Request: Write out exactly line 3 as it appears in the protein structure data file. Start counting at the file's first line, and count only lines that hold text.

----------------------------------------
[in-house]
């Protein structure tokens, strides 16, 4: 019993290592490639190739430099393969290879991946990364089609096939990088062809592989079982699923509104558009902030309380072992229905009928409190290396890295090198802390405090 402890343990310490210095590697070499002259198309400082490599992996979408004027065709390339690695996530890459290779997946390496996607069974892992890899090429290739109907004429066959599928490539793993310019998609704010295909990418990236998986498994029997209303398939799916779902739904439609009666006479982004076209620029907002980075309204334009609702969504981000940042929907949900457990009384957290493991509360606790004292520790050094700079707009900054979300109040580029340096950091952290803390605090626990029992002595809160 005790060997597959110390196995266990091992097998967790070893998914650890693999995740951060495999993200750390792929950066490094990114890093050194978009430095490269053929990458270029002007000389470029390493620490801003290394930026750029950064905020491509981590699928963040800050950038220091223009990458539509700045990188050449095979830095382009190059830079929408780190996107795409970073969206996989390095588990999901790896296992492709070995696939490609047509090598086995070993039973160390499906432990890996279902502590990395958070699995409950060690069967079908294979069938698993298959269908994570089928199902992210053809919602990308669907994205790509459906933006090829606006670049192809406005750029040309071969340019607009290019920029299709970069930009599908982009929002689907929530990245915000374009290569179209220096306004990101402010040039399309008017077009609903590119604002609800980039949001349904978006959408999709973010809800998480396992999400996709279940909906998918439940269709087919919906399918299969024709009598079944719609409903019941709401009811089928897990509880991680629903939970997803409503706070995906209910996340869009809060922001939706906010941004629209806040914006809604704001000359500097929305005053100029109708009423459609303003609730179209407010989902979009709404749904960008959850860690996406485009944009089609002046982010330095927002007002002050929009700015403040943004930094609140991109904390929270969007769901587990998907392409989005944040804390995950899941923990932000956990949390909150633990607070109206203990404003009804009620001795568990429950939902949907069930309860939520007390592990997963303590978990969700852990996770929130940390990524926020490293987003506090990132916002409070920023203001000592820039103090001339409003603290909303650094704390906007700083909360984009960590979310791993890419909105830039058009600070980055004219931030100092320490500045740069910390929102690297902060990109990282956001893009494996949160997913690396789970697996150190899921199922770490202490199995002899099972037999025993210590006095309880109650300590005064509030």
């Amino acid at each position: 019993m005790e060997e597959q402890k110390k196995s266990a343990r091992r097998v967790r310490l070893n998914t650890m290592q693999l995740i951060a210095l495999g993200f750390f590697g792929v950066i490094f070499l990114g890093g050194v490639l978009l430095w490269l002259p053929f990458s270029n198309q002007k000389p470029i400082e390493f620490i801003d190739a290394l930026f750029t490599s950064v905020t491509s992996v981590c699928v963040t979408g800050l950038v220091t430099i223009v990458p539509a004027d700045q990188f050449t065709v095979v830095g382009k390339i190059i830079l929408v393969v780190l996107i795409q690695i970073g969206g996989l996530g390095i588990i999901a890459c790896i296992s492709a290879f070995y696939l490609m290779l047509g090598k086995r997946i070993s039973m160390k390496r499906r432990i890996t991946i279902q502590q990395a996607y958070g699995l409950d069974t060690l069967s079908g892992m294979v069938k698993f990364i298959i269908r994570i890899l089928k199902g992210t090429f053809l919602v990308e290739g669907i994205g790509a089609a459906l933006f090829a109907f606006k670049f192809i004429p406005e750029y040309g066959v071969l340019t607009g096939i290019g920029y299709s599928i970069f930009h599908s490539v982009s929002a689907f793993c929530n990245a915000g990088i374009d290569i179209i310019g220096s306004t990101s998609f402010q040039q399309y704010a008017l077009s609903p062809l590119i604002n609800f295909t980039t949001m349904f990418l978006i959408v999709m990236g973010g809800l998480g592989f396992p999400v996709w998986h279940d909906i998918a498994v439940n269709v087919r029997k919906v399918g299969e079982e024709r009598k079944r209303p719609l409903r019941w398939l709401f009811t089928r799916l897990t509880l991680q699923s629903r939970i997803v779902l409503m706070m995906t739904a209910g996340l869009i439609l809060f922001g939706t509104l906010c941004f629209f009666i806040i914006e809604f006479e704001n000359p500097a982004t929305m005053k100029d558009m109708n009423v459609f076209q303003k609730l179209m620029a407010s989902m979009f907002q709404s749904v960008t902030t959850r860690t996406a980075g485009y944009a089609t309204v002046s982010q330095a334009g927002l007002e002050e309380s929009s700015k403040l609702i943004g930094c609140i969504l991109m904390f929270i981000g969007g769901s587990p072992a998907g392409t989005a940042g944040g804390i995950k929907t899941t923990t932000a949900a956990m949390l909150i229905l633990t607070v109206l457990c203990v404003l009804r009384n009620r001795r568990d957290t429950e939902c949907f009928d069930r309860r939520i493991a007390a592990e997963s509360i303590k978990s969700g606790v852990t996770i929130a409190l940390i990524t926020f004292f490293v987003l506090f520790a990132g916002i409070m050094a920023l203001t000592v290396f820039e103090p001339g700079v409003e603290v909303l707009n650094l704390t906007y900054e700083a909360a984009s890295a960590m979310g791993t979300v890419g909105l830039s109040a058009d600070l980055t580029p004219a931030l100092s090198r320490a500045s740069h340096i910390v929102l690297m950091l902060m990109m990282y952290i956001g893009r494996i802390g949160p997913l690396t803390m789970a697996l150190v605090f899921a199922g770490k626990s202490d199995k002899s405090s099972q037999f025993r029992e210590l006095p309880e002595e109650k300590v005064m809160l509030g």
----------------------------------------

């Amino acid at each position: 019993m005790e060997e597959q402890k110390k196995s266990a343990r091992r097998v967790r310490l070893n998914t650890m290592q693999l995740i951060a210095l495999g993200f750390f590697g792929v950066i490094f070499l990114g890093g050194v490639l978009l430095w490269l002259p053929f990458s270029n198309q002007k000389p470029i400082e390493f620490i801003d190739a290394l930026f750029t490599s950064v905020t491509s992996v981590c699928v963040t979408g800050l950038v220091t430099i223009v990458p539509a004027d700045q990188f050449t065709v095979v830095g382009k390339i190059i830079l929408v393969v780190l996107i795409q690695i970073g969206g996989l996530g390095i588990i999901a890459c790896i296992s492709a290879f070995y696939l490609m290779l047509g090598k086995r997946i070993s039973m160390k390496r499906r432990i890996t991946i279902q502590q990395a996607y958070g699995l409950d069974t060690l069967s079908g892992m294979v069938k698993f990364i298959i269908r994570i890899l089928k199902g992210t090429f053809l919602v990308e290739g669907i994205g790509a089609a459906l933006f090829a109907f606006k670049f192809i004429p406005e750029y040309g066959v071969l340019t607009g096939i290019g920029y299709s599928i970069f930009h599908s490539v982009s929002a689907f793993c929530n990245a915000g990088i374009d290569i179209i310019g220096s306004t990101s998609f402010q040039q399309y704010a008017l077009s609903p062809l590119i604002n609800f295909t980039t949001m349904f990418l978006i959408v999709m990236g973010g809800l998480g592989f396992p999400v996709w998986h279940d909906i998918a498994v439940n269709v087919r029997k919906v399918g299969e079982e024709r009598k079944r209303p719609l409903r019941w398939l709401f009811t089928r799916l897990t509880l991680q699923s629903r939970i997803v779902l409503m706070m995906t739904a209910g996340l869009i439609l809060f922001g939706t509104l906010c941004f629209f009666i806040i914006e809604f006479e704001n000359p500097a982004t929305m005053k100029d558009m109708n009423v459609f076209q303003k609730l179209m620029a407010s989902m979009f907002q709404s749904v960008t902030t959850r860690t996406a980075g485009y944009a089609t309204v002046s982010q330095a334009g927002l007002e002050e309380s929009s700015k403040l609702i943004g930094c609140i969504l991109m904390f929270i981000g969007g769901s587990p072992a998907g392409t989005a940042g944040g804390i995950k929907t899941t923990t932000a949900a956990m949390l909150i229905l633990t607070v109206l457990c203990v404003l009804r009384n009620r001795r568990d957290t429950e939902c949907f009928d069930r309860r939520i493991a007390a592990e997963s509360i303590k978990s969700g606790v852990t996770i929130a409190l940390i990524t926020f004292f490293v987003l506090f520790a990132g916002i409070m050094a920023l203001t000592v290396f820039e103090p001339g700079v409003e603290v909303l707009n650094l704390t906007y900054e700083a909360a984009s890295a960590m979310g791993t979300v890419g909105l830039s109040a058009d600070l980055t580029p004219a931030l100092s090198r320490a500045s740069h340096i910390v929102l690297m950091l902060m990109m990282y952290i956001g893009r494996i802390g949160p997913l690396t803390m789970a697996l150190v605090f899921a199922g770490k626990s202490d199995k002899s405090s099972q037999f025993r029992e210590l006095p309880e002595e109650k300590v005064m809160l509030g």